Did you know that Soju is often seen in green bottles? This clear spirit is a staple in the Korean drinking scene. And for many good reasons!
Are you asking yourself the question, "What is Soju?" Ask no more!
In this guide, we will explore everything there is to know about this iconic drink! Keep reading for more!
What Is Soju?
Soju is a clear, distilled spirit that's often called the national drink of South Korea. It's typically made from rice, wheat, or barley, but modern versions might use other starches like potatoes or tapioca.
Traditionally, Soju has an alcohol content of about 20-25%, but it can vary from as low as 16.8% to as high as 53%, depending on the brand and variety. Its taste is usually neutral and clean. But recently, distilleries offer a range of flavored Sojus, with fruity flavors being the most popular.
The history of Soju dates back to the Goryeo dynasty (918–1392). It was first introduced through the Mongol invasions from the Yuan dynasty's Arak method.
Distilling techniques were refined in the subsequent Joseon era, and Soju became a fixture in Korean culture. However, during the Korean War in the 1950s, a rice shortage led the Korean government to ban traditional distillation methods.
Soju plays a crucial role in South Korean culture. It's present at almost every social gathering, from casual dinners to important business meetings, and it's the centerpiece of many celebrations.
Korea's National Drink: How It's Made
Soju is primarily made from grains, with rice being the most traditional choice. However, in modern times, ingredients such as:
The grain is fermented with a traditional Korean fermentation starter called nuruk, which converts the starches into sugars.
Soju is traditionally made through a distillation process similar to that used for vodka or whiskey. The grain mash is fermented, then heated in a still. The vapors are collected and condensed to form Soju.
However, this traditional method, which produces a full-flavored and often stronger Soju, isn't as widespread nowadays. After a government ban on distillation during the Korean War due to rice shortages, most Soju started to be made by diluting neutral spirits like ethanol with water and additives.
Different Brands and Their Production Methods
Jinro and Chamisul are some of the most popular brands. Jinro Soju, in particular, has been the world's best-selling spirit for many years. They typically produce the lighter, modern style of Soju.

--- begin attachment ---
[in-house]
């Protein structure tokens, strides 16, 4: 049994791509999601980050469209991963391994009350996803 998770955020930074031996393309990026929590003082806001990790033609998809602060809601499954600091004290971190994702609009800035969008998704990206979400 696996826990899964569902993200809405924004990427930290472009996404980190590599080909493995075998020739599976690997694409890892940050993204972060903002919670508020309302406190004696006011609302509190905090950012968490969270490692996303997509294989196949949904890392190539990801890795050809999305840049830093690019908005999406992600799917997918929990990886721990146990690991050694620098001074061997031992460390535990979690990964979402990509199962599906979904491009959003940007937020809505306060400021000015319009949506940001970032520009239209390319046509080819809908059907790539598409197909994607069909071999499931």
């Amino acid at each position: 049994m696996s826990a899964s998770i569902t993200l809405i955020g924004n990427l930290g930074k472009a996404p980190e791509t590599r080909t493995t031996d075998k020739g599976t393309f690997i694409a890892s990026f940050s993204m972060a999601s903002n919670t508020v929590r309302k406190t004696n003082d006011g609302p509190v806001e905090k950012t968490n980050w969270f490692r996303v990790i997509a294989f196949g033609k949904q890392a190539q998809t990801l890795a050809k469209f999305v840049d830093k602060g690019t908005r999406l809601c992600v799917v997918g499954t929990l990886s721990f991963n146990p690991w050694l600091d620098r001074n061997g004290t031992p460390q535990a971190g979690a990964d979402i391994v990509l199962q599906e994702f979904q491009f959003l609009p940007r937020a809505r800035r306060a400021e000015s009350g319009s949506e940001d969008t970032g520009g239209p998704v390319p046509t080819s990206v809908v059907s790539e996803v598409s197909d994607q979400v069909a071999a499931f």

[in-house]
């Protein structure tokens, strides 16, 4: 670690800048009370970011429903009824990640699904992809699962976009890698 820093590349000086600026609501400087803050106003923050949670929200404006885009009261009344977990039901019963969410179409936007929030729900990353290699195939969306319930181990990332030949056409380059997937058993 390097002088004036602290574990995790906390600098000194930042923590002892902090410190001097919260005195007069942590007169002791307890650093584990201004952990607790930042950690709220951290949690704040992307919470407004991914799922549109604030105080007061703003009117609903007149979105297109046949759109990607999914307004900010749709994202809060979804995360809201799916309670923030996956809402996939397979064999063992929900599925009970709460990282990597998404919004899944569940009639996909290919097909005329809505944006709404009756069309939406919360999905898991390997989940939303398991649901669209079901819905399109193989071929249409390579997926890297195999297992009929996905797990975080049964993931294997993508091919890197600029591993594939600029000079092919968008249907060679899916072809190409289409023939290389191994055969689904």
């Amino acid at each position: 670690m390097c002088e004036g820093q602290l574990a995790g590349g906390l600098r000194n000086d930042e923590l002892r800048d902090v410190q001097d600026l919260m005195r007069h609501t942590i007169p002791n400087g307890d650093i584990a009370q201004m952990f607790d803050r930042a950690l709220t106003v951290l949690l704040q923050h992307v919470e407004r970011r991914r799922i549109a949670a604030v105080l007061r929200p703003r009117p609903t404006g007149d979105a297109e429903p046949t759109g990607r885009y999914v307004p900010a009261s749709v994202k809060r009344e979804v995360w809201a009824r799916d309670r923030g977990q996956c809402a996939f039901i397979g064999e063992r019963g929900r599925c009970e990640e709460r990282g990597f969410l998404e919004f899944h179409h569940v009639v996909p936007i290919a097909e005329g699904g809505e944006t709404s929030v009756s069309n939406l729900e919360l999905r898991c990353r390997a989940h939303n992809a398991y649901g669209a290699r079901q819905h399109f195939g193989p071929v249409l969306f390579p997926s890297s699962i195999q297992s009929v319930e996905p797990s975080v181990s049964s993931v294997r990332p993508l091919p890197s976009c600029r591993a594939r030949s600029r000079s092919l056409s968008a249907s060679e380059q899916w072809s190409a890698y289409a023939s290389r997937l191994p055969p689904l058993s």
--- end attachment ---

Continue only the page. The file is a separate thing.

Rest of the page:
However, there are also smaller producers reviving the traditional distillation methods, like Andong Soju, which makes a higher-proof, more flavorful spirit.
Regulations for Producing Soju
It's worth noting that Soju production is regulated by Korean law, especially when it comes to labeling.
The labels need to state:
- The type of grain used
- Alcohol content
- Whether it's made by dilution or distillation
There are certain restrictions on additives. The traditional and modern methods of production, as well as the wide variety of brands, make Soju a diverse and fascinating category of spirit.
Different Types of Korean Soju
There's a Soju for every occasion and taste. Whether you're into the smooth, easy-drinking Green Bottle Soju, or you're on the hunt for a complex, traditional spirit, or you're excited by the idea of a sweet, fruity drink, the world of Soju has you covered. Just remember to pour with two hands and enjoy responsibly!
Let's take a look!
Green Bottle Soju
First up, we have the iconic Green Bottle Soju. These are the ubiquitous bottles you'll see on every table in a Korean BBQ restaurant.
Green Bottle Soju typically contains around 20% alcohol and has a clean, slightly sweet taste that's designed to be super easy to drink.
Soonhari is among the most famous brands producing this type of Soju. These bottles are usually pretty affordable and are great for mixing into cocktails.
These are typically higher in alcohol content and made through the traditional distillation process. They offer a more complex flavor profile compared to the regular green bottle ones.
Honkaku is a well-known brand in this category, often enjoyed neat or on the rocks to savor its full flavor. While they come with a higher price tag, they're perfect for those looking to explore a deeper taste of Soju.
Flavored Soju has exploded in popularity over the past decade. These versions are a bit sweeter and have a lower alcohol content, making them a hit among younger drinkers.
They come in a rainbow of flavors, from:
Soonhari's fruit series is a standout, with their apple mango and peach flavors being crowd favorites.
Beyond the general categories, there's also a significant amount of regional variation in Soju. Each region in South Korea has its unique style of Soju.
For instance, Andong in Gyeongsangbuk-do province is famous for its traditionally distilled, higher-strength Soju.
In contrast, the island of Jeju is known for its Soju made from clean, mineral-rich waters and locally grown barley. Exploring regional Sojus can be a fun way to discover the diversity of Korean spirits.
How to Drink Soju
When it comes to the flavor profile of Soju, you can expect it to be generally smooth, clean, and neutral, a bit like vodka but with its own subtle characteristics. It's slightly sweet, sometimes with hints of fruitiness, and a mild burn on the finish. That's for the common green bottle type.
If you're sipping on a traditional, premium Soju, expect more complex flavors. These can have notes of grains, nuts, and even a touch of smokiness.
Flavored Sojus, on the other hand, will be sweeter and carry the taste of whatever flavor they're infused with, like peach or grapefruit.
The ABV, or alcohol by volume, of Soju is a crucial aspect to consider when tasting. The standard Soju usually hovers around 20% ABV, making it less potent than spirits like vodka or whiskey. This is part of what makes Soju such a social drink, as it's mild enough to enjoy throughout the evening.